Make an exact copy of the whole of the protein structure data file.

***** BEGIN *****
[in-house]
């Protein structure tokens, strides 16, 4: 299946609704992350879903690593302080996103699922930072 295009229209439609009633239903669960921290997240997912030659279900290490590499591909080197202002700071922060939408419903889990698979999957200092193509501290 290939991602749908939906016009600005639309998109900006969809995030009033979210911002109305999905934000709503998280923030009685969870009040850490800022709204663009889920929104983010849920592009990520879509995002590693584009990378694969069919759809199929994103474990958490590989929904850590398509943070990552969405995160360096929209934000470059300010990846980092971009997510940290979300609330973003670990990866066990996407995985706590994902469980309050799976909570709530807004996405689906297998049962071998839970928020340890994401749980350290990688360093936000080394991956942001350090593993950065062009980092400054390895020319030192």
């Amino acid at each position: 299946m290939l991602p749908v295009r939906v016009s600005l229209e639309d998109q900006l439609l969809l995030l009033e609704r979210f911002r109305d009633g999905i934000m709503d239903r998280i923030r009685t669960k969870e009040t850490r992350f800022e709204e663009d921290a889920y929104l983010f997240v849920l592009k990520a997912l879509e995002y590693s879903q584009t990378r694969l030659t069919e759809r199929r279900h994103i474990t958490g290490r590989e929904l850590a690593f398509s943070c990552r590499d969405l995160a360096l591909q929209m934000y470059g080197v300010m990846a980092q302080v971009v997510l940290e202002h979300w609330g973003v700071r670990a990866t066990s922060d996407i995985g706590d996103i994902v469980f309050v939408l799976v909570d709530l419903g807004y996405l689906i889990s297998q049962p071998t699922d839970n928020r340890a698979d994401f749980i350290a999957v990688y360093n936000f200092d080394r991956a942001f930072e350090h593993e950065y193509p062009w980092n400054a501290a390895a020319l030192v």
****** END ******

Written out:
[in-house]
């Protein structure tokens, strides 16, 4: 299946609704992350879903690593302080996103699922930072 295009229209439609009633239903669960921290997240997912030659279900290490590499591909080197202002700071922060939408419903889990698979999957200092193509501290 290939991602749908939906016009600005639309998109900006969809995030009033979210911002109305999905934000709503998280923030009685969870009040850490800022709204663009889920929104983010849920592009990520879509995002590693584009990378694969069919759809199929994103474990958490590989929904850590398509943070990552969405995160360096929209934000470059300010990846980092971009997510940290979300609330973003670990990866066990996407995985706590994902469980309050799976909570709530807004996405689906297998049962071998839970928020340890994401749980350290990688360093936000080394991956942001350090593993950065062009980092400054390895020319030192």
């Amino acid at each position: 299946m290939l991602p749908v295009r939906v016009s600005l229209e639309d998109q900006l439609l969809l995030l009033e609704r979210f911002r109305d009633g999905i934000m709503d239903r998280i923030r009685t669960k969870e009040t850490r992350f800022e709204e663009d921290a889920y929104l983010f997240v849920l592009k990520a997912l879509e995002y590693s879903q584009t990378r694969l030659t069919e759809r199929r279900h994103i474990t958490g290490r590989e929904l850590a690593f398509s943070c990552r590499d969405l995160a360096l591909q929209m934000y470059g080197v300010m990846a980092q302080v971009v997510l940290e202002h979300w609330g973003v700071r670990a990866t066990s922060d996407i995985g706590d996103i994902v469980f309050v939408l799976v909570d709530l419903g807004y996405l689906i889990s297998q049962p071998t699922d839970n928020r340890a698979d994401f749980i350290a999957v990688y360093n936000f200092d080394r991956a942001f930072e350090h593993e950065y193509p062009w980092n400054a501290a390895a020319l030192v």